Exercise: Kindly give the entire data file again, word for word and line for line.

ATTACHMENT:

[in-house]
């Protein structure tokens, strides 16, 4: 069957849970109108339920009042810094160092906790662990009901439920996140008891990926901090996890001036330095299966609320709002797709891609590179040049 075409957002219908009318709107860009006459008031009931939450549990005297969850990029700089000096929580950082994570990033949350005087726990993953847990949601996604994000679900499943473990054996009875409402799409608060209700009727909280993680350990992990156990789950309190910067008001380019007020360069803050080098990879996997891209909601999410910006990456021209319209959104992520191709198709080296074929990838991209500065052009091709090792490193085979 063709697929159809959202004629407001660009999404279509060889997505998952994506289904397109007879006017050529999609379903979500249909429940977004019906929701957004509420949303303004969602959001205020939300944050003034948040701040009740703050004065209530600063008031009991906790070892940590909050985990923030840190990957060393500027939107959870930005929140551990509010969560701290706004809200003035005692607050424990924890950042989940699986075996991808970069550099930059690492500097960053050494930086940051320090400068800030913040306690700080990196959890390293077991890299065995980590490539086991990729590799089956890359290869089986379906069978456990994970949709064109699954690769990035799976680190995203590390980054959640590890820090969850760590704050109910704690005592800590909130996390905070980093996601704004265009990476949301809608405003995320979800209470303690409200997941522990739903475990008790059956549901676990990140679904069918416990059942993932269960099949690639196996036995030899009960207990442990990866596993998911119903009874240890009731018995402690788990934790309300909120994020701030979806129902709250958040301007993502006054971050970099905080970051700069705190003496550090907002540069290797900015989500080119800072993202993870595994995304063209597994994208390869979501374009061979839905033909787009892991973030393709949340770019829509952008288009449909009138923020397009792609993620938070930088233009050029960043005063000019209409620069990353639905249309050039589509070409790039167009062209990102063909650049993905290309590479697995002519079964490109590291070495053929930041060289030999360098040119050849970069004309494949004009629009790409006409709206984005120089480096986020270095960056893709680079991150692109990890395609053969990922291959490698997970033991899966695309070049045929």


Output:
[in-house]
């Protein structure tokens, strides 16, 4: 069957849970109108339920009042810094160092906790662990009901439920996140008891990926901090996890001036330095299966609320709002797709891609590179040049 075409957002219908009318709107860009006459008031009931939450549990005297969850990029700089000096929580950082994570990033949350005087726990993953847990949601996604994000679900499943473990054996009875409402799409608060209700009727909280993680350990992990156990789950309190910067008001380019007020360069803050080098990879996997891209909601999410910006990456021209319209959104992520191709198709080296074929990838991209500065052009091709090792490193085979 063709697929159809959202004629407001660009999404279509060889997505998952994506289904397109007879006017050529999609379903979500249909429940977004019906929701957004509420949303303004969602959001205020939300944050003034948040701040009740703050004065209530600063008031009991906790070892940590909050985990923030840190990957060393500027939107959870930005929140551990509010969560701290706004809200003035005692607050424990924890950042989940699986075996991808970069550099930059690492500097960053050494930086940051320090400068800030913040306690700080990196959890390293077991890299065995980590490539086991990729590799089956890359290869089986379906069978456990994970949709064109699954690769990035799976680190995203590390980054959640590890820090969850760590704050109910704690005592800590909130996390905070980093996601704004265009990476949301809608405003995320979800209470303690409200997941522990739903475990008790059956549901676990990140679904069918416990059942993932269960099949690639196996036995030899009960207990442990990866596993998911119903009874240890009731018995402690788990934790309300909120994020701030979806129902709250958040301007993502006054971050970099905080970051700069705190003496550090907002540069290797900015989500080119800072993202993870595994995304063209597994994208390869979501374009061979839905033909787009892991973030393709949340770019829509952008288009449909009138923020397009792609993620938070930088233009050029960043005063000019209409620069990353639905249309050039589509070409790039167009062209990102063909650049993905290309590479697995002519079964490109590291070495053929930041060289030999360098040119050849970069004309494949004009629009790409006409709206984005120089480096986020270095960056893709680079991150692109990890395609053969990922291959490698997970033991899966695309070049045929």